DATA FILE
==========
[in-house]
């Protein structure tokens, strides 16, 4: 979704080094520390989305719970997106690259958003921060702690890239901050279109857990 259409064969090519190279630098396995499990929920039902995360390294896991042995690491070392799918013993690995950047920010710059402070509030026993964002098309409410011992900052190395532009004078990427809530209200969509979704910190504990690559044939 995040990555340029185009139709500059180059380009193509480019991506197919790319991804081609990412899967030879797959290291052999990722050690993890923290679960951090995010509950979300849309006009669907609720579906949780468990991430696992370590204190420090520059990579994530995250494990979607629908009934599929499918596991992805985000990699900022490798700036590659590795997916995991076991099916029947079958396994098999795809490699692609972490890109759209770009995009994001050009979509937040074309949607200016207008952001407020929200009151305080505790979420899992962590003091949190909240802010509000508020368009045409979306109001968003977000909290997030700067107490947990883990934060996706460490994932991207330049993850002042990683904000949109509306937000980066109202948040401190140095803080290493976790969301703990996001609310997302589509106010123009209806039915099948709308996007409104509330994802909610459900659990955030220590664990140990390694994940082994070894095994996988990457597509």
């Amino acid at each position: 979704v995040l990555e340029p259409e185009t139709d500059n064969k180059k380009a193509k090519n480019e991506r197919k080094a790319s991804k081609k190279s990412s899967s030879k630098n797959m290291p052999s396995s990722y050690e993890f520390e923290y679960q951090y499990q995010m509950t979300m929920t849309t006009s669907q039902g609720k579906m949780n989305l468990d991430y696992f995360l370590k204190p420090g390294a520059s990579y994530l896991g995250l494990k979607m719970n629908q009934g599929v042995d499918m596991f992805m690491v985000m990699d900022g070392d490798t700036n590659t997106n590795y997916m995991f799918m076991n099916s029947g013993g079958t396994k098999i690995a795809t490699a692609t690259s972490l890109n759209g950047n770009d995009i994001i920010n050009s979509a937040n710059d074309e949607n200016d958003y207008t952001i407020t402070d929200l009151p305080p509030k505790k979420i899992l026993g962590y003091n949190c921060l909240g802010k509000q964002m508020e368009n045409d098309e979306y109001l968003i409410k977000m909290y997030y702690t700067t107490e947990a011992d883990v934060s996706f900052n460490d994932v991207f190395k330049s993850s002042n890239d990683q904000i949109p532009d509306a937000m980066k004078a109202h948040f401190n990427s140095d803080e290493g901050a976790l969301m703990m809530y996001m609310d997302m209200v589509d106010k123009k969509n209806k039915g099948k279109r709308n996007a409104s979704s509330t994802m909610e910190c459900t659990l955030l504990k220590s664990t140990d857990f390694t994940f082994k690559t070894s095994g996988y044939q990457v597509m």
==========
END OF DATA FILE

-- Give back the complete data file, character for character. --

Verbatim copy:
[in-house]
């Protein structure tokens, strides 16, 4: 979704080094520390989305719970997106690259958003921060702690890239901050279109857990 259409064969090519190279630098396995499990929920039902995360390294896991042995690491070392799918013993690995950047920010710059402070509030026993964002098309409410011992900052190395532009004078990427809530209200969509979704910190504990690559044939 995040990555340029185009139709500059180059380009193509480019991506197919790319991804081609990412899967030879797959290291052999990722050690993890923290679960951090995010509950979300849309006009669907609720579906949780468990991430696992370590204190420090520059990579994530995250494990979607629908009934599929499918596991992805985000990699900022490798700036590659590795997916995991076991099916029947079958396994098999795809490699692609972490890109759209770009995009994001050009979509937040074309949607200016207008952001407020929200009151305080505790979420899992962590003091949190909240802010509000508020368009045409979306109001968003977000909290997030700067107490947990883990934060996706460490994932991207330049993850002042990683904000949109509306937000980066109202948040401190140095803080290493976790969301703990996001609310997302589509106010123009209806039915099948709308996007409104509330994802909610459900659990955030220590664990140990390694994940082994070894095994996988990457597509």
């Amino acid at each position: 979704v995040l990555e340029p259409e185009t139709d500059n064969k180059k380009a193509k090519n480019e991506r197919k080094a790319s991804k081609k190279s990412s899967s030879k630098n797959m290291p052999s396995s990722y050690e993890f520390e923290y679960q951090y499990q995010m509950t979300m929920t849309t006009s669907q039902g609720k579906m949780n989305l468990d991430y696992f995360l370590k204190p420090g390294a520059s990579y994530l896991g995250l494990k979607m719970n629908q009934g599929v042995d499918m596991f992805m690491v985000m990699d900022g070392d490798t700036n590659t997106n590795y997916m995991f799918m076991n099916s029947g013993g079958t396994k098999i690995a795809t490699a692609t690259s972490l890109n759209g950047n770009d995009i994001i920010n050009s979509a937040n710059d074309e949607n200016d958003y207008t952001i407020t402070d929200l009151p305080p509030k505790k979420i899992l026993g962590y003091n949190c921060l909240g802010k509000q964002m508020e368009n045409d098309e979306y109001l968003i409410k977000m909290y997030y702690t700067t107490e947990a011992d883990v934060s996706f900052n460490d994932v991207f190395k330049s993850s002042n890239d990683q904000i949109p532009d509306a937000m980066k004078a109202h948040f401190n990427s140095d803080e290493g901050a976790l969301m703990m809530y996001m609310d997302m209200v589509d106010k123009k969509n209806k039915g099948k279109r709308n996007a409104s979704s509330t994802m909610e910190c459900t659990l955030l504990k220590s664990t140990d857990f390694t994940f082994k690559t070894s095994g996988y044939q990457v597509m």